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The Daily Wildcat

The Daily Wildcat


    Anything but ordinary: Wildcat Tyler Ralston

    He’s dwelled in Mexico, resided in Rio, and spent every summer he can remember in Canada. His childhood was spent in an Indian hut in Florida, and at one time a hippie commune – but Tyler Ralston still calls Maryland home.

    Ralston, a UA graduate student and this year’s Fulbright-Hays scholarship winner, will take the $31,000 dollars given to him by the scholarship and travel back to Brazil to continue his research in Latin American politics.

    Much like Ralston himself, the path to his 2008 award has been anything but ordinary.

    “”Once you get moving around, it’s hard to stop,”” Ralston said of his past adventures. “”All of my traveling ultimately led me to Brazil.””

    An avid traveler, Ralston settled himself in Mexico for several years after graduating with a master’s degree in Latin American history. Through teaching Spanish for a few years, Ralston collected enough money to spend a year in Rio de Janeiro.

    “”There was no looking back at that point,”” he said.

    Ralston, explaining how he had taken the Bohemian lifestyle to the edge of its frontier, decided it was time to return to school.

    Having initially decided to study Mexico, Ralston realized that his zeal still existed within Rio de Janeiro.

    “”I had already been bitten by the Brazil bug, so I switched my emphasis after a year in the program,”” he said. “”My adviser, Bert Barickman, is one of the top scholars on Brazil, and under his tutelage, I have really been able to bring my project up to a new level.””

    His particular focus relies on the various social, political and cultural changes of Brazil in the 20th century.

    “”I’ll be specifically examining an area of metropolitan Rio de Janeiro known as the Baixada Fluminense,”” he said. “”It’s reputed to be the roughest, most violent part of the city, and that’s saying a lot.””

    Ralston will be examining the heavy population growth of the city, which was once nothing but nearly uninhabited farm land, and he’ll also be studying a peculiar politician by the name of Tenorio Cavalcante.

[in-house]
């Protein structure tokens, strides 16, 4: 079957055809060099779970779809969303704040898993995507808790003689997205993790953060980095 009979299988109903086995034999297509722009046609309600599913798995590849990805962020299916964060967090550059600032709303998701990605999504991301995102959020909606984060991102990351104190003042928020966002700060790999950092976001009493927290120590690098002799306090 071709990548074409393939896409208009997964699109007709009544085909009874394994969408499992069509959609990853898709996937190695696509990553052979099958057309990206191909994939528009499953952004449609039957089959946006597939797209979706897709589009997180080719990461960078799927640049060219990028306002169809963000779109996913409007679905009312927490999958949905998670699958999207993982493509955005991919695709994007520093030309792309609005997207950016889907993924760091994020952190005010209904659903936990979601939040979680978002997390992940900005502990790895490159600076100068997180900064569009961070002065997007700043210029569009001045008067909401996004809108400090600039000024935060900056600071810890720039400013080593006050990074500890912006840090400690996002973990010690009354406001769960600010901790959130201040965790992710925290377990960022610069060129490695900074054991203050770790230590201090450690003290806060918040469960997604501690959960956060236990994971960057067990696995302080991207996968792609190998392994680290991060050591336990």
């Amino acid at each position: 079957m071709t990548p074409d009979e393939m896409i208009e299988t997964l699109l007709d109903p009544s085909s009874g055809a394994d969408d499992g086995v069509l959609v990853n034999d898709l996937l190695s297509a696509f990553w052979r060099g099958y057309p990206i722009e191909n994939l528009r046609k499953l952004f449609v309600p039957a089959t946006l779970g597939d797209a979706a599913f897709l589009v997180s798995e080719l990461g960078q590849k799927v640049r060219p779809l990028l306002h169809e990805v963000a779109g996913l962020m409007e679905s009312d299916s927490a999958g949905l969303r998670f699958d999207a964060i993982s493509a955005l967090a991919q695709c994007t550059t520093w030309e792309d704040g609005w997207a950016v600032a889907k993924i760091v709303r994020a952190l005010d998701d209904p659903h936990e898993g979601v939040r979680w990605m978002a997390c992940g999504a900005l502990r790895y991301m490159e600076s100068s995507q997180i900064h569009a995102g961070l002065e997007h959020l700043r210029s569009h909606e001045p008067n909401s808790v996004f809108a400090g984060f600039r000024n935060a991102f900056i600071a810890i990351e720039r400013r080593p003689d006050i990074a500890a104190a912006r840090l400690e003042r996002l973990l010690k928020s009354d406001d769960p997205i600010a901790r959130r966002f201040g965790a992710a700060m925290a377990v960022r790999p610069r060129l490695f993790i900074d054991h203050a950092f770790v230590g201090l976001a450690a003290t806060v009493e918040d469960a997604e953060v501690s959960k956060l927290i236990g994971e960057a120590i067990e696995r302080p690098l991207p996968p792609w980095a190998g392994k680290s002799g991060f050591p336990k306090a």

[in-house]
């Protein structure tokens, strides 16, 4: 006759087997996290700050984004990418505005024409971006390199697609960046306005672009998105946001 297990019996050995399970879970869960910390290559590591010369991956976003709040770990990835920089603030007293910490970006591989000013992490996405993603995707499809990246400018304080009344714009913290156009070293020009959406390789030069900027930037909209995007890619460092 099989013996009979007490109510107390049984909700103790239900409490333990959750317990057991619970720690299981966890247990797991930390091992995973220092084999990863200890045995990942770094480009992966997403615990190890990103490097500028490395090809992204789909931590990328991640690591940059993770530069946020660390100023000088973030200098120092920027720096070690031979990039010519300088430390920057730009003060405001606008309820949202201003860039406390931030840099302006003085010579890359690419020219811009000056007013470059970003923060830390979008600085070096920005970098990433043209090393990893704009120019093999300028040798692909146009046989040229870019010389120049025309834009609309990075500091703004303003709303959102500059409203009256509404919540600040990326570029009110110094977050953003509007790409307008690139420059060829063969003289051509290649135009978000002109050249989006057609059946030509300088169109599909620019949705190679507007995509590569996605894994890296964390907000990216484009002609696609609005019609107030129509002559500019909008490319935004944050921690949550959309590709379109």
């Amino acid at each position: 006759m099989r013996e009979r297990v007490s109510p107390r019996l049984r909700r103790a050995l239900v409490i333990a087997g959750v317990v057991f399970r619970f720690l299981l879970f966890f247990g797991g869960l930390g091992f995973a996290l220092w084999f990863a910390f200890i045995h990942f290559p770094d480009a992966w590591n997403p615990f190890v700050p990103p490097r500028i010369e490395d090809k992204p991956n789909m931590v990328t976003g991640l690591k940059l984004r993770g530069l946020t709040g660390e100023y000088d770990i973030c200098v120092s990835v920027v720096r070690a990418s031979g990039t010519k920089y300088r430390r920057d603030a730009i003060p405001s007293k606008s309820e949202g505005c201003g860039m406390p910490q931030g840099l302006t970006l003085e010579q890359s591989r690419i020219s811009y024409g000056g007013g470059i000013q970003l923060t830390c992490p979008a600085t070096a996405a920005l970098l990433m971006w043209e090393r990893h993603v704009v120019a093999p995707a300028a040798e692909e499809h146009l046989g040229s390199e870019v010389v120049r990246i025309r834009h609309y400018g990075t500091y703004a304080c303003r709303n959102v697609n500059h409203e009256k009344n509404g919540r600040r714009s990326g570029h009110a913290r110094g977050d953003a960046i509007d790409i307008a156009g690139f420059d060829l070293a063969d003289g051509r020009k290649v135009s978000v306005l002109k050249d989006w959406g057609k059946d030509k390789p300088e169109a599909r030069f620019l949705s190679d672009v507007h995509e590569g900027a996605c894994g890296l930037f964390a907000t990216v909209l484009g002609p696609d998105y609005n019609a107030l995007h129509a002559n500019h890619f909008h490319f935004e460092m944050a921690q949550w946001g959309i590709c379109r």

“”Tenorio Cavalcante was, to say the least, flamboyant,”” he explained. “”He wore a black cape and carried a machine gun named Lourdinha wherever he went. He was not the least bit shy about using it, either. At one point, he pulled it on a rival politician on the floor of Congress.””

    While Cavalcante is an attention-grabbing character in the history of Brazil, Ralston is less interested in examining the politician’s personal accomplishments and is busier using him as a way to investigate and analyze the region he is studying.

    “”I hope my conclusions will provide an understanding of how populist politics applied on the local level in not only Brazil, but in Latin America as a whole,”” he said.

    Although some might suspect that the winner of an exceedingly prestigious award has had a cookie-cutter life mapped and blueprinted from infancy, Ralston describes having a life slightly less conventional and slightly more artistic. Ralston’s mother is a painter, and his father is a playwright and poet.

    Following suit, Ralston enjoys some artistic endeavors of his own.

    “”I play a lot of guitar. Guitar study breaks often intended for five minutes can go on for hours,”” he said.

    Marathon bicycling and kayaking take up much of Ralston’s newfound free time, as well.

    “”Right now, I am heavily into doing things outdoors – the things I didn’t have time for when I was doing my comps,”” he said. “”I’m out on the water for three or four hours some days.””

    He said he also enjoys reading books unrelated to the topic he’s studying.

    Like his past, his future looks equally colorful. Ralston, who will leave for Brazil in the first weeks of September, may ultimately turn his passion for learning into a passion for teaching.

    “”That’s totally up in the air,”” he said. “”Theoretically, I’ll seek gainful employment at a university teaching Latin American history.””

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